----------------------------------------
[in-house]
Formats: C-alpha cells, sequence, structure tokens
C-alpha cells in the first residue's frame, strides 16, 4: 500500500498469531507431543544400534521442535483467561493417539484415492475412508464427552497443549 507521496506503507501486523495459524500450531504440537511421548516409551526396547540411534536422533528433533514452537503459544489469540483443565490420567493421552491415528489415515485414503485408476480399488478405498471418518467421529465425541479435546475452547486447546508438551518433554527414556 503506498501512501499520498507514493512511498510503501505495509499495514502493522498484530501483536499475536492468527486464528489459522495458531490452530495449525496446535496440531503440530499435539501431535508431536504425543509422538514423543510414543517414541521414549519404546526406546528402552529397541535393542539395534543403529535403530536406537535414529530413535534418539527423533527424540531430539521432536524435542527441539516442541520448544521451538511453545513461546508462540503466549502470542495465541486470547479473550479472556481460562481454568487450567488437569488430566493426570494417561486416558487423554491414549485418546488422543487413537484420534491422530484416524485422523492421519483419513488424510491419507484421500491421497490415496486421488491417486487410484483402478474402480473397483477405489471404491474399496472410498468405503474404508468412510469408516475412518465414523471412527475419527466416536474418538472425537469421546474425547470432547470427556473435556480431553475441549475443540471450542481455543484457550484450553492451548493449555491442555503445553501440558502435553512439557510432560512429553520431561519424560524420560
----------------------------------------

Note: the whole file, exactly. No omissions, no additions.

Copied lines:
[in-house]
Formats: C-alpha cells, sequence, structure tokens
C-alpha cells in the first residue's frame, strides 16, 4: 500500500498469531507431543544400534521442535483467561493417539484415492475412508464427552497443549 507521496506503507501486523495459524500450531504440537511421548516409551526396547540411534536422533528433533514452537503459544489469540483443565490420567493421552491415528489415515485414503485408476480399488478405498471418518467421529465425541479435546475452547486447546508438551518433554527414556 503506498501512501499520498507514493512511498510503501505495509499495514502493522498484530501483536499475536492468527486464528489459522495458531490452530495449525496446535496440531503440530499435539501431535508431536504425543509422538514423543510414543517414541521414549519404546526406546528402552529397541535393542539395534543403529535403530536406537535414529530413535534418539527423533527424540531430539521432536524435542527441539516442541520448544521451538511453545513461546508462540503466549502470542495465541486470547479473550479472556481460562481454568487450567488437569488430566493426570494417561486416558487423554491414549485418546488422543487413537484420534491422530484416524485422523492421519483419513488424510491419507484421500491421497490415496486421488491417486487410484483402478474402480473397483477405489471404491474399496472410498468405503474404508468412510469408516475412518465414523471412527475419527466416536474418538472425537469421546474425547470432547470427556473435556480431553475441549475443540471450542481455543484457550484450553492451548493449555491442555503445553501440558502435553512439557510432560512429553520431561519424560524420560